each dollar owed, relative to the value of
  their declining asset holdings. Paradoxically,
  the more the debtors pay, the more they
Sliding into the Great Depression:
Some Likely Causes
 Consumers want to hold more money than
  the Federal Reserve is supplying, which
  leads to lower consumption
 The economy is producing more than it
  consumes – great for profits and stocks
  (until the bubble bursts), lousy for
  everybody else: this overcapacity is a
  global problem with global consequences
Sliding into the Great Depression:
Some Likely Causes
 Prices are not flexible enough to fall
  immediately, so business contracts,
  causing a rise in unemployment
 As businesses fail, stocks fall too … bad
  news, in the investment-crazy days of the
  “Roaring Twenties”
 The Fed does not recognize what is
  happening and fails to take corrective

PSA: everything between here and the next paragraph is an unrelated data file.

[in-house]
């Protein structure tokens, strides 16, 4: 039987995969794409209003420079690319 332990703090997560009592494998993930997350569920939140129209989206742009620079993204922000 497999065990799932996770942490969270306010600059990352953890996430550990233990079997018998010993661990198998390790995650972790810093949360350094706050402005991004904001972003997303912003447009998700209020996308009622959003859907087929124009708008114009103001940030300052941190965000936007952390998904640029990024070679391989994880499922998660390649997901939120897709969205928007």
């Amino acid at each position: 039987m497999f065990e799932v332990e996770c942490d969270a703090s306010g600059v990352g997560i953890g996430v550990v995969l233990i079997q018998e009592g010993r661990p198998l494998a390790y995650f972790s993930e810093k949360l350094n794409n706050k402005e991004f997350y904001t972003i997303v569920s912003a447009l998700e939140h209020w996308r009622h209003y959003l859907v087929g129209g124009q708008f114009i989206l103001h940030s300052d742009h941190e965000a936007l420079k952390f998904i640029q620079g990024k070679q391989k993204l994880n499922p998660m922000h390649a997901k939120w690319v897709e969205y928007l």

Sliding into the Great Depression:
Some Likely Causes
 Consumers lose faith in the banks,
  causing runs and bank closings
 The potential for runs causes local bankers
  to be more conservative with lending out
  reserves – the lack of reserves prevents
  the Fed from inflating the money supply
  and credit dries up
Sliding into the Great Depression:
Some Likely Causes
 The gold standard worsens matters
  because looser fiscal and monetary policy
  threaten the ability of countries, including
  the U.S. to pay their international debt
 Protective tariffs make matters worse, as
  retaliatory moves choke off exports and
  further restrict business
Using the Fisher Equation
 The run-up to the Great Depression
 was characterized by a drop in both
 money supply (as credit) and the
 velocity of money so great that
 deflation took hold in spite of
 increases in money supply spurred by
 the Federal Reserve (Too little, too
 The following slides would
 be good review for an
 Deflation is A general decline in prices
  over time below zero% inflation, often
  caused by a reduction in the supply of
  money or credit. It can also be caused
  by a decline in government, personal, or
  investment spending. Do not confuse
  deflation with disinflation.
 The opposite of inflation, deflation has
  the side effect of increased
  unemployment since there is a lower
  level of demand in the economy, which
  can lead to an economic depression.
 Persistent declining prices can create